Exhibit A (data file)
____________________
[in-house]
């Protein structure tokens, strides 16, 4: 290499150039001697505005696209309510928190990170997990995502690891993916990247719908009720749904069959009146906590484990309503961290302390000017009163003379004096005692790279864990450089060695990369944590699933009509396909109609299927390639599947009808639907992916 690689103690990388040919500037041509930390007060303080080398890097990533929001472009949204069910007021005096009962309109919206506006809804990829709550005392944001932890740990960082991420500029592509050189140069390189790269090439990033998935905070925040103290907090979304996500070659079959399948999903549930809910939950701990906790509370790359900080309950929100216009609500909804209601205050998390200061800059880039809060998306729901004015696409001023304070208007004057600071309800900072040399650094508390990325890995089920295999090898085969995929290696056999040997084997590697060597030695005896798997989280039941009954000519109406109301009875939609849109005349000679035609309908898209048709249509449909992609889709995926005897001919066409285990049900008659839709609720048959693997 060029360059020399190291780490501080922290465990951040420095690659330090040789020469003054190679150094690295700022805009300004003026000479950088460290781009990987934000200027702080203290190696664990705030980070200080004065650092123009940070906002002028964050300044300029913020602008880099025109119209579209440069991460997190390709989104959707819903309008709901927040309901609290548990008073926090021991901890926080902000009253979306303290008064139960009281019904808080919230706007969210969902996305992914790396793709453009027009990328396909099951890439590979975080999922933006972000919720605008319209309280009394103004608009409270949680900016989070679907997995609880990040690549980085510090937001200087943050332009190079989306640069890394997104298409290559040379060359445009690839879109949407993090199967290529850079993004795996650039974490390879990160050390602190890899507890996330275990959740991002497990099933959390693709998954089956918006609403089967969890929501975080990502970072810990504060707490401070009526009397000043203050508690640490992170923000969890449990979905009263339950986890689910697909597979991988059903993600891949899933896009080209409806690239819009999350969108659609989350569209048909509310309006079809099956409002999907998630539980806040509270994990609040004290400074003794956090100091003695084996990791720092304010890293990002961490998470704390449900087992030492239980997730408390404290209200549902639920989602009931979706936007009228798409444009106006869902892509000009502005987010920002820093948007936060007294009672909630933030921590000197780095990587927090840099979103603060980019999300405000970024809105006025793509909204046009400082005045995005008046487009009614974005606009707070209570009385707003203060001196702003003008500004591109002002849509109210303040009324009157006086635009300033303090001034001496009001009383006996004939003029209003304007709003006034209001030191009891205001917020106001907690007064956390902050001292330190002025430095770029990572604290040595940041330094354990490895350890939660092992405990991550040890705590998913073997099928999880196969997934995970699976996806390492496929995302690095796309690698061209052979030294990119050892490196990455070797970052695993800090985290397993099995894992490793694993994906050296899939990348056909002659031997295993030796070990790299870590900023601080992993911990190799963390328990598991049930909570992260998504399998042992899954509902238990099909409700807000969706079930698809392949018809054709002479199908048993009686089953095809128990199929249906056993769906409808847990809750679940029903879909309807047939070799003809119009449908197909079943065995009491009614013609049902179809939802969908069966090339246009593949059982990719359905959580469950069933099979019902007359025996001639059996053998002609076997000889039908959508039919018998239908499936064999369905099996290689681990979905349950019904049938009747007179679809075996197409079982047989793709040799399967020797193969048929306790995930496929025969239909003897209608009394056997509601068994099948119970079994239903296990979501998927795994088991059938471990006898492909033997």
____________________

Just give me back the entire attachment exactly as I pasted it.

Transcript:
[in-house]
């Protein structure tokens, strides 16, 4: 290499150039001697505005696209309510928190990170997990995502690891993916990247719908009720749904069959009146906590484990309503961290302390000017009163003379004096005692790279864990450089060695990369944590699933009509396909109609299927390639599947009808639907992916 690689103690990388040919500037041509930390007060303080080398890097990533929001472009949204069910007021005096009962309109919206506006809804990829709550005392944001932890740990960082991420500029592509050189140069390189790269090439990033998935905070925040103290907090979304996500070659079959399948999903549930809910939950701990906790509370790359900080309950929100216009609500909804209601205050998390200061800059880039809060998306729901004015696409001023304070208007004057600071309800900072040399650094508390990325890995089920295999090898085969995929290696056999040997084997590697060597030695005896798997989280039941009954000519109406109301009875939609849109005349000679035609309908898209048709249509449909992609889709995926005897001919066409285990049900008659839709609720048959693997 060029360059020399190291780490501080922290465990951040420095690659330090040789020469003054190679150094690295700022805009300004003026000479950088460290781009990987934000200027702080203290190696664990705030980070200080004065650092123009940070906002002028964050300044300029913020602008880099025109119209579209440069991460997190390709989104959707819903309008709901927040309901609290548990008073926090021991901890926080902000009253979306303290008064139960009281019904808080919230706007969210969902996305992914790396793709453009027009990328396909099951890439590979975080999922933006972000919720605008319209309280009394103004608009409270949680900016989070679907997995609880990040690549980085510090937001200087943050332009190079989306640069890394997104298409290559040379060359445009690839879109949407993090199967290529850079993004795996650039974490390879990160050390602190890899507890996330275990959740991002497990099933959390693709998954089956918006609403089967969890929501975080990502970072810990504060707490401070009526009397000043203050508690640490992170923000969890449990979905009263339950986890689910697909597979991988059903993600891949899933896009080209409806690239819009999350969108659609989350569209048909509310309006079809099956409002999907998630539980806040509270994990609040004290400074003794956090100091003695084996990791720092304010890293990002961490998470704390449900087992030492239980997730408390404290209200549902639920989602009931979706936007009228798409444009106006869902892509000009502005987010920002820093948007936060007294009672909630933030921590000197780095990587927090840099979103603060980019999300405000970024809105006025793509909204046009400082005045995005008046487009009614974005606009707070209570009385707003203060001196702003003008500004591109002002849509109210303040009324009157006086635009300033303090001034001496009001009383006996004939003029209003304007709003006034209001030191009891205001917020106001907690007064956390902050001292330190002025430095770029990572604290040595940041330094354990490895350890939660092992405990991550040890705590998913073997099928999880196969997934995970699976996806390492496929995302690095796309690698061209052979030294990119050892490196990455070797970052695993800090985290397993099995894992490793694993994906050296899939990348056909002659031997295993030796070990790299870590900023601080992993911990190799963390328990598991049930909570992260998504399998042992899954509902238990099909409700807000969706079930698809392949018809054709002479199908048993009686089953095809128990199929249906056993769906409808847990809750679940029903879909309807047939070799003809119009449908197909079943065995009491009614013609049902179809939802969908069966090339246009593949059982990719359905959580469950069933099979019902007359025996001639059996053998002609076997000889039908959508039919018998239908499936064999369905099996290689681990979905349950019904049938009747007179679809075996197409079982047989793709040799399967020797193969048929306790995930496929025969239909003897209608009394056997509601068994099948119970079994239903296990979501998927795994088991059938471990006898492909033997």